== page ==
2.3 Safe Management of the Care Environment

Routine environmental decontamination

Hospital/care home setting

Patient isolation/cohort rooms/area must be decontaminated at least daily, this may be increased on the advice of IPCTs/HPTs. These areas must be decontaminated using either:

Manufacturers’ guidance and recommended product "contact time" must be followed for all cleaning/disinfection solutions .

Increased frequency of decontamination/cleaning schedules should be incorporated into the environmental decontamination schedules for areas where there may be higher environmental contamination rates, for example 

Patient rooms must be terminally cleaned following resolution of symptoms, discharge or transfer. This includes removal and laundering of all curtains and bed screens.

Vacated rooms should also be decontaminated following an AGP.

Primary care/out-patient settings

The extent of decontamination between patients will depend on the duration of the consultation/assessment, the patients presenting symptoms and any visible environmental contamination.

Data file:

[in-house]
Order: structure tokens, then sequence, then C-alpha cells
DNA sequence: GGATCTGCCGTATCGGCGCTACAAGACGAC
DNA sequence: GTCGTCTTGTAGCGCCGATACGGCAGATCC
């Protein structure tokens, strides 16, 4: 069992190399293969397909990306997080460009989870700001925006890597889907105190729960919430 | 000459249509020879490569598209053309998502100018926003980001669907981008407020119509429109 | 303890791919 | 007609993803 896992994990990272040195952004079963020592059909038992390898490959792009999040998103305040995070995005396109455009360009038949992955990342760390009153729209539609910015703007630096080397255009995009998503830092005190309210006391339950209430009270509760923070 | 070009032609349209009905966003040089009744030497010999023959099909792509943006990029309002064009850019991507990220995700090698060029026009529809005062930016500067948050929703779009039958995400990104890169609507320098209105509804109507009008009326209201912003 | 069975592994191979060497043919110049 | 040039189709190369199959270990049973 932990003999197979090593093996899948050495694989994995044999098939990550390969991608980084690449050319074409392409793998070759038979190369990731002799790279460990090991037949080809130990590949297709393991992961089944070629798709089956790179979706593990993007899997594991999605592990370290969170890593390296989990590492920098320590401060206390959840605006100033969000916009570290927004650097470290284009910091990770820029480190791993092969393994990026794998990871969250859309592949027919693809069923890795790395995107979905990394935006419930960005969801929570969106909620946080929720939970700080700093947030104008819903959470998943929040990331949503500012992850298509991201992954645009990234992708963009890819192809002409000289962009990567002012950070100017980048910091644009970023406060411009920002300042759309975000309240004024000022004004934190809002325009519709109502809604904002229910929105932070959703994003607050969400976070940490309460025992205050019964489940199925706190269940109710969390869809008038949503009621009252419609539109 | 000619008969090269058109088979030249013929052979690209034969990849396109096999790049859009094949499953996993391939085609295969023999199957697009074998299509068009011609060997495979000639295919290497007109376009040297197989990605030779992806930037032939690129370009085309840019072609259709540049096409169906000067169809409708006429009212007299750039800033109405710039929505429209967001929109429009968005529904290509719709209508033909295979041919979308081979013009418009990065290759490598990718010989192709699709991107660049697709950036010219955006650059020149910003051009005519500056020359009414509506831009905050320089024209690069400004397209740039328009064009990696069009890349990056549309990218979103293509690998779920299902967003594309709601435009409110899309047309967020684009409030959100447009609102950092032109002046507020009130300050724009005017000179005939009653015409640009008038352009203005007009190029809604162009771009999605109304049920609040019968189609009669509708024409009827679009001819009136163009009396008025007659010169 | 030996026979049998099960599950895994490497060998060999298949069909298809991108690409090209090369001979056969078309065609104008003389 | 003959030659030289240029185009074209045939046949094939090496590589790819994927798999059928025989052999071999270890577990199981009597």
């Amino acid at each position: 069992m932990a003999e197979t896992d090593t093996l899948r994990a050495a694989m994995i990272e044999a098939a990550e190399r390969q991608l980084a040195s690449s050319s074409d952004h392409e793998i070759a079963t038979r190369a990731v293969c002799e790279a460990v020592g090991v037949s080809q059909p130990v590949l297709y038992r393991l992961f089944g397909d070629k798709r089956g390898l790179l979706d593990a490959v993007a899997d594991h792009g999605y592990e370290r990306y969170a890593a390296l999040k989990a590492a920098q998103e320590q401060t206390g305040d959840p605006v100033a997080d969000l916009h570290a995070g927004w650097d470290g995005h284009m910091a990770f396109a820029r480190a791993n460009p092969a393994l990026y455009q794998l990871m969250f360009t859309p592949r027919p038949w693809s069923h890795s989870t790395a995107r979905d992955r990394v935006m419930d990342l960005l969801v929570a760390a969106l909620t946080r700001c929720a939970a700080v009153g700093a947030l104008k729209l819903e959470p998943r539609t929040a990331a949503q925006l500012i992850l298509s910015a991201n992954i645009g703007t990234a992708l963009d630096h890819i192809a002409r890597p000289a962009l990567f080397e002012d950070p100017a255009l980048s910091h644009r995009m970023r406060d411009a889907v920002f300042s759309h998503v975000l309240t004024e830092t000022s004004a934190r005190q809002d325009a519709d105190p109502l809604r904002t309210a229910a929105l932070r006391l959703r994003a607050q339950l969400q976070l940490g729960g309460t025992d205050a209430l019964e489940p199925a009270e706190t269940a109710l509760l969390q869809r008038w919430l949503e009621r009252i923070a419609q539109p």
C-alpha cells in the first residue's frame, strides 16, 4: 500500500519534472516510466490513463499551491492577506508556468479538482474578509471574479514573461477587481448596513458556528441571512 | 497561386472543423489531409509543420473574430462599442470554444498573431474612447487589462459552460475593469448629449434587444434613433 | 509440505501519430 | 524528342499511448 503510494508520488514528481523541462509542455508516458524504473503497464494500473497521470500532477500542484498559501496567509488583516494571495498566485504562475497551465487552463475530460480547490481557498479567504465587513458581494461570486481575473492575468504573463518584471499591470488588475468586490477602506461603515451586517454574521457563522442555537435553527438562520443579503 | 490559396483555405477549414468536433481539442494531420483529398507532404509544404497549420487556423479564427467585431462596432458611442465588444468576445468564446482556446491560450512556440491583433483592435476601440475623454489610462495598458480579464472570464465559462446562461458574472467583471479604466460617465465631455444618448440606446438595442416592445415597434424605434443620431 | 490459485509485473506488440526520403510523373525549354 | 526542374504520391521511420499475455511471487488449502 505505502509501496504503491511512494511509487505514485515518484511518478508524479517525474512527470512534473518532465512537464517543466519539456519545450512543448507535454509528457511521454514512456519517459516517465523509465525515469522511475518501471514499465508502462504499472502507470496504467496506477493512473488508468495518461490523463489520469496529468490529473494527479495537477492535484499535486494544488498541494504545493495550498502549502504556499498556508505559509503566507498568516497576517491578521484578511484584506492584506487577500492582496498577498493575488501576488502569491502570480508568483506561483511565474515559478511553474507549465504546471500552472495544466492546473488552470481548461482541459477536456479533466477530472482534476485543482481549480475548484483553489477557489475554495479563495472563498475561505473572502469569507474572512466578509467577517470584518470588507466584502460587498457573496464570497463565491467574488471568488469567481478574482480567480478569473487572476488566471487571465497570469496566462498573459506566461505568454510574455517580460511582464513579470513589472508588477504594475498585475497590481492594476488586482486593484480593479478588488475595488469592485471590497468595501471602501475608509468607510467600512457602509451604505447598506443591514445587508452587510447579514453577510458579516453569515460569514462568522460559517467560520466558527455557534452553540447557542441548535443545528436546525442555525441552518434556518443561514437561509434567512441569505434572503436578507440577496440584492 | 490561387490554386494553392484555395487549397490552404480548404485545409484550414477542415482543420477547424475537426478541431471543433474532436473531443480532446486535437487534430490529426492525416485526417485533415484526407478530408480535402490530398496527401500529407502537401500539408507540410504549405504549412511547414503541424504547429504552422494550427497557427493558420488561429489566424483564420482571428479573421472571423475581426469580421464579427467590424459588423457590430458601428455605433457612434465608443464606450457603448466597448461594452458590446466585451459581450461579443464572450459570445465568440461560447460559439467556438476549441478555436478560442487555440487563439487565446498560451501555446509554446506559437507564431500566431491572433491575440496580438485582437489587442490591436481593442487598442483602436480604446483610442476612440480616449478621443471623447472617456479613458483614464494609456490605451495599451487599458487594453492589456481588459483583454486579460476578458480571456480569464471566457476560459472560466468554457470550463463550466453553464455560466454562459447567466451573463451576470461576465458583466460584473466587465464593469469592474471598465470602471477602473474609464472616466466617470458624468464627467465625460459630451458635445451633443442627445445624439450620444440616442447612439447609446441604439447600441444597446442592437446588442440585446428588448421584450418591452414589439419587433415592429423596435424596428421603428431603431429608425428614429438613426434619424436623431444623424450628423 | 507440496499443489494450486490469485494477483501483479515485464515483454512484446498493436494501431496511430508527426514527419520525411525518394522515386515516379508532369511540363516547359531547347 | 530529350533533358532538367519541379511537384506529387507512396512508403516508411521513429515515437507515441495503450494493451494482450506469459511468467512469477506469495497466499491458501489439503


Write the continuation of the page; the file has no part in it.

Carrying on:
Equipment used for environmental decontamination must be either single-use or dedicated to the affected area then decontaminated or disposed of following use for example cloths, mop heads.

Terminal decontamination

Following patient transfer, discharge, or once the patient is no longer considered infectious.

Remove from the vacated isolation room/cohort area, all:

The room should be decontaminated using either:

The room must be cleaned from the highest to lowest point and from the least to most contaminated point.

Manufacturers’ guidance and recommended product "contact time" must be followed for all cleaning/disinfection solutions .

Unless instructed otherwise by the IPCT there is no requirement for a terminal clean of an outpatient area or theatre recovery.

Note: Scottish Ambulance Service (SAS) and Scottish National Blood Transfusion Service adopt practices that differ from those stated in the National Infection Prevention and Control Manual.


When an organisation adopts practices that differ from those recommended/stated in the NIPCM with regards to cleaning agents, the individual organisation is fully responsible for ensuring safe systems of work, including the completion of local risk assessment(s) approved and documented through local governance procedures.